Air Ministry: Report on ‘Operation Plainfare’, 1950
We hope you enjoyed watching our Education Service video with Records Specialist Dr William Butler looking at records from the Air Ministry, the Royal Airforce, and related bodies. This video focuses on a report on ‘Operation Plainfare’, the Berlin Airlift (1948 June to September.)
Watch the video and look at the documents below, then try and answer the following questions:
- What is the role of the AIR Ministry?
- When was it set up?
- What types of sources can we find in these collections?
- What makes AIR Ministry documents valuable for historians?
- What document is examined in this video?
- What is the purpose of this report?
- How could the AIR Ministry use the findings of this report?
- How useful is this report to historians researching the Berlin Airlift?
Source 1: Front cover
ON OPERATION PLAINFARE
(THE BERLIN AIRLIFT)
CLOSED UNTIL 1981
PREPARED BY HEADQUARTERS B.A.F.O. ISSUED BY AIR MINISTRY (A.C.A.S (Ops.)
Source 1 – questions:
- Why do you think the AIR Ministry published a report on ‘Operation Plainfare’ (the Berlin Airlift)?
- Why do you think the report was ‘Restricted’?
- Can you explain why the Berlin Airlift was given an operational name?
- Can you explain the likely perspective of this report on the operation?
- Can you find out and explain the code-name used by USA military for the operation?
- Why was this document ‘closed’ to public access until 1981?
Source 2: Photograph from report
The caption of the photograph says: ‘Huge storage hangars like these provided emergency stocks at all Airlift bases in case the normal flow of supplies to the railhead should break down’.
Source 2 – questions:
- What can you see in the photograph?
- What do the photograph and caption reveal about the organisation of the Berlin Airlift?
- What type of goods were airlifted to west Berlin?
Source 3: Extract from report
- When Plainfare was started it was possible for aircraft to fly to and from Berlin in the same corridor, thus making use of the shortest possible routes. As the operation grew in intensity it was decided, in the interest of safety, to have all aircraft in any one corridor flying in the same direction. Consequently, all aircraft from the British Zone flew into Berlin by the Northern Corridor and aircraft from the U.S. Zone flew in by the Southern Corridor and all aircraft from both Zones returned through the Central Corridor. This procedure was subsequently used throughout the operation with one minor exception in the Northern Corridor.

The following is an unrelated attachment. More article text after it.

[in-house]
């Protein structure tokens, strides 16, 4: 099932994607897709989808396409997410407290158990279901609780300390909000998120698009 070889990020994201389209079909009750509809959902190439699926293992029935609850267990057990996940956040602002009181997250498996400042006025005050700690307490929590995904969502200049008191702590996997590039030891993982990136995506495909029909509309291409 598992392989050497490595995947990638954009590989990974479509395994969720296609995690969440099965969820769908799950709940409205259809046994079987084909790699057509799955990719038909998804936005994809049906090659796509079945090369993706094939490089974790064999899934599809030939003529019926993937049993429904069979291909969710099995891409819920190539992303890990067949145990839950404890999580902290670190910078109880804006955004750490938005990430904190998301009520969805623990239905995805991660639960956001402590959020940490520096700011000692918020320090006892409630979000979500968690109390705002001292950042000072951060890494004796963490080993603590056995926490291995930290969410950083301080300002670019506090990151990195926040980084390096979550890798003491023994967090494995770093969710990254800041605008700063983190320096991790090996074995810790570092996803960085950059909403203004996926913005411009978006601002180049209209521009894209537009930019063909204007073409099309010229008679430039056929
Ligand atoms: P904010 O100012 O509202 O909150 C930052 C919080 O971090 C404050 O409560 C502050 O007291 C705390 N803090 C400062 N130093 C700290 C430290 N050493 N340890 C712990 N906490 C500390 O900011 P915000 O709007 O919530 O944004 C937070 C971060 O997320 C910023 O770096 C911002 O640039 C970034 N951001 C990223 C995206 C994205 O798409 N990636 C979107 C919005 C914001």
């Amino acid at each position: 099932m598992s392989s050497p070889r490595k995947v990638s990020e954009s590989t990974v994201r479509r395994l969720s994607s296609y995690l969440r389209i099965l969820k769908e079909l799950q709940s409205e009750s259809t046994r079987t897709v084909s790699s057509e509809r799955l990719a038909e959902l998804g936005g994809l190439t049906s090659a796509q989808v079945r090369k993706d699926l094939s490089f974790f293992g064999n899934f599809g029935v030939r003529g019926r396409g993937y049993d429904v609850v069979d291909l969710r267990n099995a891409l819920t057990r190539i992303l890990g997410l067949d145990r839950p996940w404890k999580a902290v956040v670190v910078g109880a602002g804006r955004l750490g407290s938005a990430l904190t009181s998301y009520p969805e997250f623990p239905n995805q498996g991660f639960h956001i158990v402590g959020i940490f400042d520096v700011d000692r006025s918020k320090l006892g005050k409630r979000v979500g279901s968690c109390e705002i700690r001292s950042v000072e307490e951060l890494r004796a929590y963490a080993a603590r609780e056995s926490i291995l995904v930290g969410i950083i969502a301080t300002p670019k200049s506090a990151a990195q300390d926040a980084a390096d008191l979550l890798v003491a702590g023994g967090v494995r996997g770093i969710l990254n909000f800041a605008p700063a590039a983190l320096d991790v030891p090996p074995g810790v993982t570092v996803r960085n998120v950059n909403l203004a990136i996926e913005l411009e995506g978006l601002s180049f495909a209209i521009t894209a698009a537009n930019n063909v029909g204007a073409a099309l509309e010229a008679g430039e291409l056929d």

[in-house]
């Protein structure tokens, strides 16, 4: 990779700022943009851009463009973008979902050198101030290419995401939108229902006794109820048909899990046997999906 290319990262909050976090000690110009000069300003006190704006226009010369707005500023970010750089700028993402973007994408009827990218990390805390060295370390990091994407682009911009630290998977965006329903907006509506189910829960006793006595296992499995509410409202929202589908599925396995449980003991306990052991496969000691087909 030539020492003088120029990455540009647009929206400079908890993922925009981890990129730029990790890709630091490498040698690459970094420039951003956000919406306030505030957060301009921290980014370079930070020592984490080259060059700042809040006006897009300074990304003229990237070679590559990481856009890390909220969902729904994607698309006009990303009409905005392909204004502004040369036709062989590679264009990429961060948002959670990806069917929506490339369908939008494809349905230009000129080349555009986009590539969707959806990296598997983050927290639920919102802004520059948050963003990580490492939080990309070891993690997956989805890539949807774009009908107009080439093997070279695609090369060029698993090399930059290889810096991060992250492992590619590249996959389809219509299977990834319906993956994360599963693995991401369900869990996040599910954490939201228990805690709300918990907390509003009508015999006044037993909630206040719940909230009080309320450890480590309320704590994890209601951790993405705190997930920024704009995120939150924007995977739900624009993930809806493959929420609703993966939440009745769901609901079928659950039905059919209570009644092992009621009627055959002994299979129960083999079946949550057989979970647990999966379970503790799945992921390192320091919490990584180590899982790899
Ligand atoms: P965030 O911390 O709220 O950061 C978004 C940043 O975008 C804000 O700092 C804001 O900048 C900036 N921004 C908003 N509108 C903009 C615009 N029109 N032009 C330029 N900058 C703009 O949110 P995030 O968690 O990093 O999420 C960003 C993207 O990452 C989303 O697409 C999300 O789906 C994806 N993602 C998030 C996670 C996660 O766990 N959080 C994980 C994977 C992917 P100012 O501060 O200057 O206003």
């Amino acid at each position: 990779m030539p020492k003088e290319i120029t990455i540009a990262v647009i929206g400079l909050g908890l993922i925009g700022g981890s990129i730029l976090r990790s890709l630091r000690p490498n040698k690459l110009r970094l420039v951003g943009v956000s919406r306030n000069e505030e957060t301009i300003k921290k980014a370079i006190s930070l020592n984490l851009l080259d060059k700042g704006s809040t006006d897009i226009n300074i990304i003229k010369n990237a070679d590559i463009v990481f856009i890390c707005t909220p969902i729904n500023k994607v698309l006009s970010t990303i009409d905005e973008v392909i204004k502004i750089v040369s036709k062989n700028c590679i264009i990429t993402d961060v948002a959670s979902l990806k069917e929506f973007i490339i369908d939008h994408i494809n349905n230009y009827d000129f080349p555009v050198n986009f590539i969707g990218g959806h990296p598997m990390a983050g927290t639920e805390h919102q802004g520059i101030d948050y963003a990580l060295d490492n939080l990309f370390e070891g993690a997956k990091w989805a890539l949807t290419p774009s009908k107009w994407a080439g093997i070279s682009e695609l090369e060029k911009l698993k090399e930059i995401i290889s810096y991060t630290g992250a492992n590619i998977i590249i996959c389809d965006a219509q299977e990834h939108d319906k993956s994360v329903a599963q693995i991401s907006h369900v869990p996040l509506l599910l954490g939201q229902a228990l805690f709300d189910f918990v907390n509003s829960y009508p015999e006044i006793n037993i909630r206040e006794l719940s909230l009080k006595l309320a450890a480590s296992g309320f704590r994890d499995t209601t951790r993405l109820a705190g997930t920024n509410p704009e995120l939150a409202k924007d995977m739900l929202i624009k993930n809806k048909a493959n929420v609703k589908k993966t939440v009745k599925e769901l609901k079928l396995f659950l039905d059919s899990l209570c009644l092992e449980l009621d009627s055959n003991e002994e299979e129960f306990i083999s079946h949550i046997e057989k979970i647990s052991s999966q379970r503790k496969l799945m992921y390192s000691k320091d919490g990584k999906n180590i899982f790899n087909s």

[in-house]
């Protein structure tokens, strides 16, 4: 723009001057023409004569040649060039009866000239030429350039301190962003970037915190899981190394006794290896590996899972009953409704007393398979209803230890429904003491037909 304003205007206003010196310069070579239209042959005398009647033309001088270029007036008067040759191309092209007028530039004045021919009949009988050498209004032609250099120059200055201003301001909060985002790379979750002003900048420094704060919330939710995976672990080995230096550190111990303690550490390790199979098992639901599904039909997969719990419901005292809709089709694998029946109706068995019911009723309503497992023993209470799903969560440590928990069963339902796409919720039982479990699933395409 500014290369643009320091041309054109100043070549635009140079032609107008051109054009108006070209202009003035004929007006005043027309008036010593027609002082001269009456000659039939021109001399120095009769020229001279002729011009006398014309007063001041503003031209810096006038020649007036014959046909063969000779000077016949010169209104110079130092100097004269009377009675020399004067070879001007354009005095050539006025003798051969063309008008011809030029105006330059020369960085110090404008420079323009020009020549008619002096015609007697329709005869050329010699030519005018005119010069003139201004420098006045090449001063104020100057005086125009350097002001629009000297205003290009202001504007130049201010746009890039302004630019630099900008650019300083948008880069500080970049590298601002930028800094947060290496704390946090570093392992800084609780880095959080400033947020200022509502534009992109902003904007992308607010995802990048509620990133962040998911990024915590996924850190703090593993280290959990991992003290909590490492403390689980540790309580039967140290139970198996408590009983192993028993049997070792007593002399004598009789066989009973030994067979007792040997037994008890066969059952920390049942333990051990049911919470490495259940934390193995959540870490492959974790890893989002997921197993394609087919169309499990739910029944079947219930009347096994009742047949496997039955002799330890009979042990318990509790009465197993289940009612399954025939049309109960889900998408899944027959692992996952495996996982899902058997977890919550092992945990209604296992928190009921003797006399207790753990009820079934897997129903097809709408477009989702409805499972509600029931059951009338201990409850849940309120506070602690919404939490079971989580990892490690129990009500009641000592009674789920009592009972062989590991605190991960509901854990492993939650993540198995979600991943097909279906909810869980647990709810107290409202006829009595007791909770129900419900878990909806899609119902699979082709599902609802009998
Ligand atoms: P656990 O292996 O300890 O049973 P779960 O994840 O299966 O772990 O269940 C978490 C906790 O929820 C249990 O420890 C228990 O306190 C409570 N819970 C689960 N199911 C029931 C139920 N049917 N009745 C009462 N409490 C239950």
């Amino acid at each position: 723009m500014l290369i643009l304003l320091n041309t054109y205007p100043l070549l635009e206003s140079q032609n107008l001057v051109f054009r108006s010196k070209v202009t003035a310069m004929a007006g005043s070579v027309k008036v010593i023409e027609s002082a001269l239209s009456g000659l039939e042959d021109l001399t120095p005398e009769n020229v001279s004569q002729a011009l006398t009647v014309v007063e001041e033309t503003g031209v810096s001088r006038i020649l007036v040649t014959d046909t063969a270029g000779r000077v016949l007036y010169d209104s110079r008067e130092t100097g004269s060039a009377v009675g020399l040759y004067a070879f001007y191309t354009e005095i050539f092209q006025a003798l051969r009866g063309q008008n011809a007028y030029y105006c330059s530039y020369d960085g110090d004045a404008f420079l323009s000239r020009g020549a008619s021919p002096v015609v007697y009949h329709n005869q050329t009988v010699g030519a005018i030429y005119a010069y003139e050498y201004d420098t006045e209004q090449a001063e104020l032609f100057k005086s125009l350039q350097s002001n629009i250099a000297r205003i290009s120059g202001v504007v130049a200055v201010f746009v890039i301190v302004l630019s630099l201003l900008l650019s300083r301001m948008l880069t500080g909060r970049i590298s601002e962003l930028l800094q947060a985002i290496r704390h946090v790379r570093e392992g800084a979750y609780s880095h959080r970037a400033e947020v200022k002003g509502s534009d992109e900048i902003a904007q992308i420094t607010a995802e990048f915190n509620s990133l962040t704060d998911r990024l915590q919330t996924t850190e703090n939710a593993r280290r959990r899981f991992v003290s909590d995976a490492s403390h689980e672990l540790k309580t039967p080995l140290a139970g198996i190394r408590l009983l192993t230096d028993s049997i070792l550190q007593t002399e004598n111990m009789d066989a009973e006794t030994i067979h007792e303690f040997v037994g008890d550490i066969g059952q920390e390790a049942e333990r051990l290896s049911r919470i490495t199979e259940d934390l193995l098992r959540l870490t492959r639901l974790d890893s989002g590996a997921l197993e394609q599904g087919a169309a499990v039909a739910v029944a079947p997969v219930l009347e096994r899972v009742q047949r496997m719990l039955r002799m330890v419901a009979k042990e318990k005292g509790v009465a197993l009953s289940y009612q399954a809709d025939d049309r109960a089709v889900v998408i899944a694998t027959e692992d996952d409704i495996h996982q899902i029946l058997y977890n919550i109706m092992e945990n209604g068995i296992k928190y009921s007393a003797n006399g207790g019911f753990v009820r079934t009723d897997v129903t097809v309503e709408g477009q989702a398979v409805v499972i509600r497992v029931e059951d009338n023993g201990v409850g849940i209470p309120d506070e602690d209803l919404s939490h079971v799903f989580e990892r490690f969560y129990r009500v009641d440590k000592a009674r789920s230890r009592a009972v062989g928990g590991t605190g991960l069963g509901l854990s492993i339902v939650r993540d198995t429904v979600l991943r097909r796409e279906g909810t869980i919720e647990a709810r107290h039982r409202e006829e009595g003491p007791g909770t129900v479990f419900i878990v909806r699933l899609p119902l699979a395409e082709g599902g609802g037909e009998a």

ROUTEING OF AIRCRAFT
- As greater numbers of airfields came into use it was necessary to devise clear and distinctive routes and altitudes for aircraft from each airfield to fly. This resulted in a very complicated traffic pattern that can only be illustrated properly with a three-dimensional model. However, the diagram opposite gives some idea of the lay-out of the traffic pattern, while Appendix ‘H’ gives details of routes between individual bases and Berlin.
Source 3 – questions:
- What is an air ‘corridor’?
- Why were the flight paths of the British and American aircraft changed as the airlift progressed?
- What do these extracts of the report reveal about the organisation of the Berlin Airlift?
- Why would this report be useful for the Air Ministry?
Connections to Curriculum
Key stage 4
- AQA History GCSE: Conflict and tension between East and West, 1945–1972: Origins of the Cold war.
- Edexcel History GCSE: Superpower relations and the Cold War, 1941–91: The origins of the Cold War, 1941–58.
- OCR History GCSE: The Cold War in Europe 1945–1961: Rising Tensions.
Key stage 5
- AQA History GCE: The Origins of the Cold War, c1945–1949
- OCR History GCE: The Cold War in Europe 1941–1995
- Cold War on File
- Why did the Cold War emerge?
- Attlee’s Britain 1945-1951
- Planning for the future?
- Fifties Britain
- Never so good? Or too good to be true?
- Cabinet Papers 1915-1988
- History through the eyes of 73 years of the British Cabinet.